Report: Families resort to wild fruits, begging, poaching for survival

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By Staff Reporter

Most poor households in Zimbabwe have adopted various coping strategies such as eating wild fruit, begging, poaching wild animals in order to survive through current drought and economic hardship.

The latest report on Zimbabwe Food Security Outlook for June 2019 to January 2020, prepared by the US-based Famine Early Warning Systems (Fews Net), paints a depressing analysis of how most families across the country have adopted various strategies in order to survive including withdrawing children from school and selling assets.

Zimbabwe experienced a severe drought during the 2018/2019 rainy season resulting in low crop harvests.

The situation has been compounded by a deteriorating economic situation, which has seen the increase of basic commodities; severe fuel, water and electricity shortages.

According to Fews Net most households in rural communities have exhausted their produced crops, compared to previous years when they traditionally exhaust their stocks in October; forcing most families to find alternative coping methods during this lean period.

“Consumption based coping strategies such as reducing portion sizes and number of meals is expected to continue,” the organisation says.

Fews Net adds; “Due to the then exhausted own-produced stocks, poor incomes and high food prices, an increasing proportion of households will engage in crisis and/or emergency coping to meet their food needs. Activities such as begging for food, withdrawing children from school, purchasing on credit and above normal livestock and asset sales are likely to occur.”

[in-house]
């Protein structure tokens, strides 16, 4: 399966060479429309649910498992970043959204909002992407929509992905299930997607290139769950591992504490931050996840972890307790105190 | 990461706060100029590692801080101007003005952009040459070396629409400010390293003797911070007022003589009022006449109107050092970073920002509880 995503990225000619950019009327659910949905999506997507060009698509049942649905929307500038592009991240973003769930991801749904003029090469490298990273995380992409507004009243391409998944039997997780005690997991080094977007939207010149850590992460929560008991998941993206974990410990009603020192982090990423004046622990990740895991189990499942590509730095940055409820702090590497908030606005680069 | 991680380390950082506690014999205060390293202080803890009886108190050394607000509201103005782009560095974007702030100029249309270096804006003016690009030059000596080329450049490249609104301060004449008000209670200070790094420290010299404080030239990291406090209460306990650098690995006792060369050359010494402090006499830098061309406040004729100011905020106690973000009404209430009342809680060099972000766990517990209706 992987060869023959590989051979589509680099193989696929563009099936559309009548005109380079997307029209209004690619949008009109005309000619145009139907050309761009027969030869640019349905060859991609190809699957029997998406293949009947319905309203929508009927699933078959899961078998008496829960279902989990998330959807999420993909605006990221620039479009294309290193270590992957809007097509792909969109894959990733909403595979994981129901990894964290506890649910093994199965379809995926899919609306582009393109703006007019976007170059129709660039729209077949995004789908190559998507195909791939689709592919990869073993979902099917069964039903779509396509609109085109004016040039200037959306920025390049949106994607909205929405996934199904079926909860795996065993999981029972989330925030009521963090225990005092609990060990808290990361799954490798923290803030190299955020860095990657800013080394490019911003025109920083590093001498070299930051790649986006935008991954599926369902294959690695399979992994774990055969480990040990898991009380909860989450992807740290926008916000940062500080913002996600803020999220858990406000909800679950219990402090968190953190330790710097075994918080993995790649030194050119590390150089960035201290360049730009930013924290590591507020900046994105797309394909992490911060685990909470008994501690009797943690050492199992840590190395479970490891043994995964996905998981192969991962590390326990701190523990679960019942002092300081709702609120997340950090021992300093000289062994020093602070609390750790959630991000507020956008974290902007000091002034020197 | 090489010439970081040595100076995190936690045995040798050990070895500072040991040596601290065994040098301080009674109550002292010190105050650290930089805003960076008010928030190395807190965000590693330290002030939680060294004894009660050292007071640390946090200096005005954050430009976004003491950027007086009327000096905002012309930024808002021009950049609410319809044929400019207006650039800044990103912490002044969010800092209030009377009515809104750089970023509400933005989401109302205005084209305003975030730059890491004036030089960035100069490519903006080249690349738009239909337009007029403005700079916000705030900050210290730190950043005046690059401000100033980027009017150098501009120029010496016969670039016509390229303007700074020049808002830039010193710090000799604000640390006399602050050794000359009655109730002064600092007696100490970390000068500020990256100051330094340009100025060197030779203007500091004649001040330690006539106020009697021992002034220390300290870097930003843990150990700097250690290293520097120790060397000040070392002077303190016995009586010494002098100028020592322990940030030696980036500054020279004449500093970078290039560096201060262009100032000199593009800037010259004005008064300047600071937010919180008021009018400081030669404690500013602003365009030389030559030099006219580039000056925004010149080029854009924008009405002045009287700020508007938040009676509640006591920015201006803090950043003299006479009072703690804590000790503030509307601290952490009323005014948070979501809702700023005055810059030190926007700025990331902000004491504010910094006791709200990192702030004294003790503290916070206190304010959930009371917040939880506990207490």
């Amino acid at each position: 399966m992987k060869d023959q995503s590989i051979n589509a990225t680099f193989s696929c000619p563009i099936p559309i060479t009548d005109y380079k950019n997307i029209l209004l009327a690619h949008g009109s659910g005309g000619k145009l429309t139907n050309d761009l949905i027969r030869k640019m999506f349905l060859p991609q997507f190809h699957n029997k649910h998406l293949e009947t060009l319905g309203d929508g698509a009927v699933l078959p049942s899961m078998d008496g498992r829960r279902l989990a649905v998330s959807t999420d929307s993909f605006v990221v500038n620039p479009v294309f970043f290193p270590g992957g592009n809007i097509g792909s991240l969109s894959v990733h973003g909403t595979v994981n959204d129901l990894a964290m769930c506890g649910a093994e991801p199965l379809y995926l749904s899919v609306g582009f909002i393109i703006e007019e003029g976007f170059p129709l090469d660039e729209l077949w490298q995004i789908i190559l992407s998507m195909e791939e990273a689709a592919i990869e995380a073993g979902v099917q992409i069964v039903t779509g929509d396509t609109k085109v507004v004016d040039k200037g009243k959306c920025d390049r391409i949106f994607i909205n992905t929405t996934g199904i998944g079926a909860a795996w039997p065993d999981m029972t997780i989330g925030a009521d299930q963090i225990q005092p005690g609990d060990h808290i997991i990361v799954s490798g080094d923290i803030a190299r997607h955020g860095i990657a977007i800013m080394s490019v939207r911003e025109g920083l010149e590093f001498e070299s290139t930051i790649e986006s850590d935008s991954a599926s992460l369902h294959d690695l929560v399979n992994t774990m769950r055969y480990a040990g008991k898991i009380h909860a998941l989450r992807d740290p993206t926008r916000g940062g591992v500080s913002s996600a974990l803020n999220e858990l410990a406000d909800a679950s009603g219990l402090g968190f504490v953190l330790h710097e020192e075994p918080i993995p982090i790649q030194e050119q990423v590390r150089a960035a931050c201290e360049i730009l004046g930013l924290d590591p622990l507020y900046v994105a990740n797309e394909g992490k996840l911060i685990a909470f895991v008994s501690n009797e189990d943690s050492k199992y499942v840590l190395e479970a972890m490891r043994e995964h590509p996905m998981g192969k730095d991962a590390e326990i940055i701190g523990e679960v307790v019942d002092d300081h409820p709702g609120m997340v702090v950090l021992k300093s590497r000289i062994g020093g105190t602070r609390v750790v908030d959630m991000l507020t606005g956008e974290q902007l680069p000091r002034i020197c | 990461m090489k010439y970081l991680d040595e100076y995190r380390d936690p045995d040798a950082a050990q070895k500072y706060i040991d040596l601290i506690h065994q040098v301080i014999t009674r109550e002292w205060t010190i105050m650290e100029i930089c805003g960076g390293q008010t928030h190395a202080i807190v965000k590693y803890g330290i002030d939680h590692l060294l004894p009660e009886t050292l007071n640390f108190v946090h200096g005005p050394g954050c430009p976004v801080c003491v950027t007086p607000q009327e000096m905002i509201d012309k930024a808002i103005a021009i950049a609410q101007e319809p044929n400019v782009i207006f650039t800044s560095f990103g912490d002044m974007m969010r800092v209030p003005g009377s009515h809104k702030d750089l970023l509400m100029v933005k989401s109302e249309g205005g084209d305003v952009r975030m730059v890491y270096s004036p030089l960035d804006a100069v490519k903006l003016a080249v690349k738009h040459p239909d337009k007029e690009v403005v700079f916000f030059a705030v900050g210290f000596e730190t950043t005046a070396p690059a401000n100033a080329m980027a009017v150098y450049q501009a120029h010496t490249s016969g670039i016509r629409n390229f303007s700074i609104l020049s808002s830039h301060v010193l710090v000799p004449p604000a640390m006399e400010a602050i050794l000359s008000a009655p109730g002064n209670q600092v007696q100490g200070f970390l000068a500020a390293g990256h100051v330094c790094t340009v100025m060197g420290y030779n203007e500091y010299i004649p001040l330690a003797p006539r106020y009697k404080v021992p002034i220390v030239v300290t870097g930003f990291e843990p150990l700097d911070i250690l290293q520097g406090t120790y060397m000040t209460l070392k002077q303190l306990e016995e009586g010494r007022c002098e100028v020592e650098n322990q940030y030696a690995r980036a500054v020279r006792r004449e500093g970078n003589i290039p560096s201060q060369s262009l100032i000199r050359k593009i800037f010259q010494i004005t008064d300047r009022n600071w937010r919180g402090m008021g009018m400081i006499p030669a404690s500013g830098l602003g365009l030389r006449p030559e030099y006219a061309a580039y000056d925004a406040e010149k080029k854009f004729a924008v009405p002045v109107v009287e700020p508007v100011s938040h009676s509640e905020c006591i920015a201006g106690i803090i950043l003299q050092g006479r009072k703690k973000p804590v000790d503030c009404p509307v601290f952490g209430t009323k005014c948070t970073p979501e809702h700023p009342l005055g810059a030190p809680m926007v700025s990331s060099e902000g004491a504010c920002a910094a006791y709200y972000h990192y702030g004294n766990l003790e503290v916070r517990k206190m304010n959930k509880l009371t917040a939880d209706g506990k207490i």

Some households would be forced to dispose valuable assets such as livestock to purchase food.

“Market purchases will be limited due to poor incomes and high food prices. Barter trade for food is likely to occur throughout the scenario period as the cash crisis continues and household incomes remain poor. Food consumption and livelihoods will deteriorate from the October to January period,” the outlook predicts.

Communities in Binga and Kariba were reported to be engaging in illegal activities such as poaching in game parks and fishing along the Zambezi River to access food and income.

“In addition, many households are increasing their engagement in the selling of firewood and other small self-employment activities, although incomes from these sources are below average. The availability of wild products (e.g. fruits, grass etc…) for consumption or selling is below normal levels due to poor rains received last season.

“Many poor households are employing consumption based coping strategies including reducing the number of meals consumed a day, reducing portion sizes, and engaging in preferential feeding of children before adults. In addition, in areas with little to no harvest households are atypically selling livestock, purchasing food on credit or borrowing money to buy food.” Fews Net added.